The history of Oriole Park in Baltimore is often associated with its demise. On July 4, 1944, an early-morning fire began near the third-base grandstand and ultimately set much of the facility ablaze.
With their home ballpark destroyed, the International League’s Baltimore Orioles were forced to spend weeks on the road before returning to Baltimore and playing at Municipal Stadium. That proved to be the beginning of a turning point in the city’s sports history, as Municipal Stadium was later rebuilt and rechristened as Memorial Stadium.
While the rise of Memorial Stadium marked a new era in the history of Baltimore baseball, the legacy of Oriole Park had seemingly vanished. The ballpark on 29th Street and Greenmount Avenue was damaged beyond repair by the fire, leaving much of it only to memory. Though it is true that Oriole Park suffered a quick demise at the hands of the fire, its legacy has not been completely forgotten, as reminders of it can be seen today.
Oriole Park plays an integral role in the history of Baltimore baseball. Originally built in 1914, the ballpark opened as Terrapin Park, adapting the name of its Federal League ballclub, the Baltimore Terrapins. The Terrapins proved to be short lived, lasting just two seasons before folding when the Federal League ceased operations.
In 1914, the Baltimore Orioles of the International League struggled to compete with the new team and ballpark nearby. In the aftermath of a season marked by diminished fan support, owner Jack Dunn moved the Orioles to Richmond—where they became the Richmond Climbers—for the 1915 season. However, with the Terrapins out of the picture, Dunn and the International League returned in 1916 after he purchased the Jersey City franchise and established them as the new Baltimore Orioles.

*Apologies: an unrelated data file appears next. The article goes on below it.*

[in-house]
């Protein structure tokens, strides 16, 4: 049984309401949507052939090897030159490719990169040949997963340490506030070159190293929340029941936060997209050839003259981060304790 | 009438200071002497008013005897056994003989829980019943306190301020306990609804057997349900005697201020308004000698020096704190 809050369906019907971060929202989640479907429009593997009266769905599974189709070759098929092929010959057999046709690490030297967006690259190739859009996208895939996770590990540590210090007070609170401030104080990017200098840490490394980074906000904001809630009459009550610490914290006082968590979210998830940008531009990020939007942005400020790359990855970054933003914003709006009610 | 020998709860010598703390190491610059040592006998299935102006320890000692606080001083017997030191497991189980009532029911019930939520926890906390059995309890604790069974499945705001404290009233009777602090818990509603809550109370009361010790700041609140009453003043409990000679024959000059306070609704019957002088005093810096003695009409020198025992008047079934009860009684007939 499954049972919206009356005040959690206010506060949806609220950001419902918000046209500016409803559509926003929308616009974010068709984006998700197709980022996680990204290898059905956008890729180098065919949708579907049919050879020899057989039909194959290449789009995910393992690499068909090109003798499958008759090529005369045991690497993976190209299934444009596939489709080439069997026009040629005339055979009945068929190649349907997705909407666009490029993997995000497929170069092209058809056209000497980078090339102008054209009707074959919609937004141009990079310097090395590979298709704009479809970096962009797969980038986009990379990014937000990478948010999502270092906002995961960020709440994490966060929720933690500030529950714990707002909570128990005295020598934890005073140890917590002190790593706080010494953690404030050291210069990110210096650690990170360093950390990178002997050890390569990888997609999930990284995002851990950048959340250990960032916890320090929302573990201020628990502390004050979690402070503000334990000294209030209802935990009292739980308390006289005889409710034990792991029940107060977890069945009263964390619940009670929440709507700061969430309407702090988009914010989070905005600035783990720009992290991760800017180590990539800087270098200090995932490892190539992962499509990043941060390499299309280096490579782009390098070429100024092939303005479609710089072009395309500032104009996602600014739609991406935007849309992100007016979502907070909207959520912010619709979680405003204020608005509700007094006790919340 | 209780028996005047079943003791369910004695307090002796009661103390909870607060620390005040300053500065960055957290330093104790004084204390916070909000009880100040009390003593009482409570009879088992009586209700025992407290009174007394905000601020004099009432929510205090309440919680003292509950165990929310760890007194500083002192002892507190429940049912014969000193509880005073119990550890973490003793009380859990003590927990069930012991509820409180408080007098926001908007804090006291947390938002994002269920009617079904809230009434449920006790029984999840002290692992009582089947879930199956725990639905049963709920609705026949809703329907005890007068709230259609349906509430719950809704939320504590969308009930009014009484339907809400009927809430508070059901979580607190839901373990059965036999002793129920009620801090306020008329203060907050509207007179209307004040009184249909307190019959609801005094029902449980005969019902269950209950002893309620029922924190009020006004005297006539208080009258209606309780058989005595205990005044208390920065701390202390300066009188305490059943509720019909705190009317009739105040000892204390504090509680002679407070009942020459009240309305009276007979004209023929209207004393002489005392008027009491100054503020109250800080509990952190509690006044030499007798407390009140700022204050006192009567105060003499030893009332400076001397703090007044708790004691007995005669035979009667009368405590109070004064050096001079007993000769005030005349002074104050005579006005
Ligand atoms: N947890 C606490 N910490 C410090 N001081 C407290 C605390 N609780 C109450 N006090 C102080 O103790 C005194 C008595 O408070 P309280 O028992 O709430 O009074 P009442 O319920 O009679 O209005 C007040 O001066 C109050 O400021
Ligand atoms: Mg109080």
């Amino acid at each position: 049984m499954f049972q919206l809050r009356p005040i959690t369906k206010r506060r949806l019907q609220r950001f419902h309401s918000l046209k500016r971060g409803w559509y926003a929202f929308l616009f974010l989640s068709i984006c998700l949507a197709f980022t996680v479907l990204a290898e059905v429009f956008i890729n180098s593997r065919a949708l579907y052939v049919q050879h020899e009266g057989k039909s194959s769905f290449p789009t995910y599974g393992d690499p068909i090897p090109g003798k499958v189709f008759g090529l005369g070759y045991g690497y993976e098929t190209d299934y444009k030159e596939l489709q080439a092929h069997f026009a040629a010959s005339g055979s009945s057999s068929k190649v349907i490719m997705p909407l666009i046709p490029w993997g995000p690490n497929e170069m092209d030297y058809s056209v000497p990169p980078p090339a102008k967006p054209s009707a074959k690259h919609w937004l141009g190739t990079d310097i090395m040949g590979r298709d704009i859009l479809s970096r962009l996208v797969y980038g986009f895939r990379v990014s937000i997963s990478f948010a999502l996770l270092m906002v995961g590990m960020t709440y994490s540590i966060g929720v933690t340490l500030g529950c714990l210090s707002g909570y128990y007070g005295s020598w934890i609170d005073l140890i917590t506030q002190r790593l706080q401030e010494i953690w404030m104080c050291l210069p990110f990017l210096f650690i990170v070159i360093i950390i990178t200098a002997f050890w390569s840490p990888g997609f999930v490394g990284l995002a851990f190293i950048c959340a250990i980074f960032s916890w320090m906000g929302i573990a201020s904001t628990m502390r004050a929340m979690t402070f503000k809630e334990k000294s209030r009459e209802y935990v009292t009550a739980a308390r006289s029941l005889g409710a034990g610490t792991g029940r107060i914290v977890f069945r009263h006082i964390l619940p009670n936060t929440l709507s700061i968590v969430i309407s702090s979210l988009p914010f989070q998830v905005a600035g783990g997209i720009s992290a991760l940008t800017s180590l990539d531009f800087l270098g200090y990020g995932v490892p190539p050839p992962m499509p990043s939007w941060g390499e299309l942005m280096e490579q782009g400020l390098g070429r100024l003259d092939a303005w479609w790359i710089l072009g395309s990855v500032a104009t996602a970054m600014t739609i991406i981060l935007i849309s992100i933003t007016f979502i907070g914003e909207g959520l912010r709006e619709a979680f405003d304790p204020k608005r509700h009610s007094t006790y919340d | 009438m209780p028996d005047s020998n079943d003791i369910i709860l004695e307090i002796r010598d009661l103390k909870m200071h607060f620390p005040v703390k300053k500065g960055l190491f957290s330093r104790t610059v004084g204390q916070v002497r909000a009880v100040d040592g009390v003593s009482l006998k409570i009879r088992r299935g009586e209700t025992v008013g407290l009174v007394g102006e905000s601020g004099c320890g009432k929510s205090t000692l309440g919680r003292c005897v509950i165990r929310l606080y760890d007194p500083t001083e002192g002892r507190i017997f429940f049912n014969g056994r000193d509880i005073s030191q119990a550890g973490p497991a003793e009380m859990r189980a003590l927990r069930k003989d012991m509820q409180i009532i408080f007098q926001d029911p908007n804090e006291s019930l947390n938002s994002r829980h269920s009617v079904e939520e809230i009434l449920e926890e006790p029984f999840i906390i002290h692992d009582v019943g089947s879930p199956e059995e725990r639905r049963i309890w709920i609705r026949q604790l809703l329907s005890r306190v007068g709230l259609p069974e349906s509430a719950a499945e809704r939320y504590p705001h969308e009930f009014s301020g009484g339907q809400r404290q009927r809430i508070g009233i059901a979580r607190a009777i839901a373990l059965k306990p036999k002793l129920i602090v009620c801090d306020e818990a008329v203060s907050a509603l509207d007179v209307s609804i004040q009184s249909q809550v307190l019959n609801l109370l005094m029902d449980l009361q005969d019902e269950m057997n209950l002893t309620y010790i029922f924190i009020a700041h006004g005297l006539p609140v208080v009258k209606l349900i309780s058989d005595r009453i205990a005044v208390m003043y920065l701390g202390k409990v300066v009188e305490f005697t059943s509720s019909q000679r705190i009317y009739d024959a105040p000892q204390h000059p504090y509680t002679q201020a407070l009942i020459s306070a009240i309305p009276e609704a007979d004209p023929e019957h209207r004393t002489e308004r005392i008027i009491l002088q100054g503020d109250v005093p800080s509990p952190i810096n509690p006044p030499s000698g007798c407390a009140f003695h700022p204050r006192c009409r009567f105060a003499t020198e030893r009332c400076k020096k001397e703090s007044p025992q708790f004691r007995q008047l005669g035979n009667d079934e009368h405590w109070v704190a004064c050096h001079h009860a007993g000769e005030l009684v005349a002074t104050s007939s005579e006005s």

The Orioles took up residency in the former home of the Terrapins, renaming it Oriole Park, making it the fifth Baltimore ballpark to go by that moniker. In the coming years, the Orioles became one of the most successful franchises in the International League—winning seven straight pennants from 1919-1925, and even featuring future Hall of Famer Lefty Grove for a few of those titles.
It was not just the Orioles that established a notable history at Oriole Park, as the ballpark was also used for home games for the Baltimore Elite Giants. While Bugle Field was used for many of their home games, the Elite Giants played home contests at Oriole Park on an occasional basis from 1938-1944, a period that saw future Hall of Famer Roy Campanella suit up for the team.
In the present day, Oriole Park’s legacy lives on in a unique way. Part of the site of the former ballpark is now occupied by Peabody Heights Brewery. Since 2012, Peabody Heights has operated out of a plant that is located in much of what used to be the outfield of Oriole Park, and the brewery has embraced its connection to the ballpark.
Within the tasting room at Peabody Heights is a large display of photos and other mementos that chronicle the history of Oriole Park, including information on the Orioles and the Elite Giants. The exhibit offers a glimpse into the vast legacy of Oriole Park, but it is not the only reminder of the ballpark around the site.
In 2015, surveyors determined the exact layout of the field at Oriole Park. Home plate was determined to be in what is now a grass strip along the 2900 block of Barclay Street, while second base’s location was pinpointed within the brewery.
The site also includes a unique touch that is believed to have survived the fire. Along 30th Street runs a brick wall that has been preserved over the years and is said to be a portion of the original left field fence. The wall is one of the more visible features for customers at Peabody Heights, as it sits along the side of the brewery’s beer garden.
A visit to Peabody Heights can double as an experience for both baseball and beer lovers. The brewery lists tasting room hours on Wednesday, Friday, and Saturday, and offers tours that explain the history of the site.
When Oriole Park burned in 1944, it represented a loss in the history of Baltimore baseball. More than 70 years later, however, reminders of the ballpark’s legacy live on.
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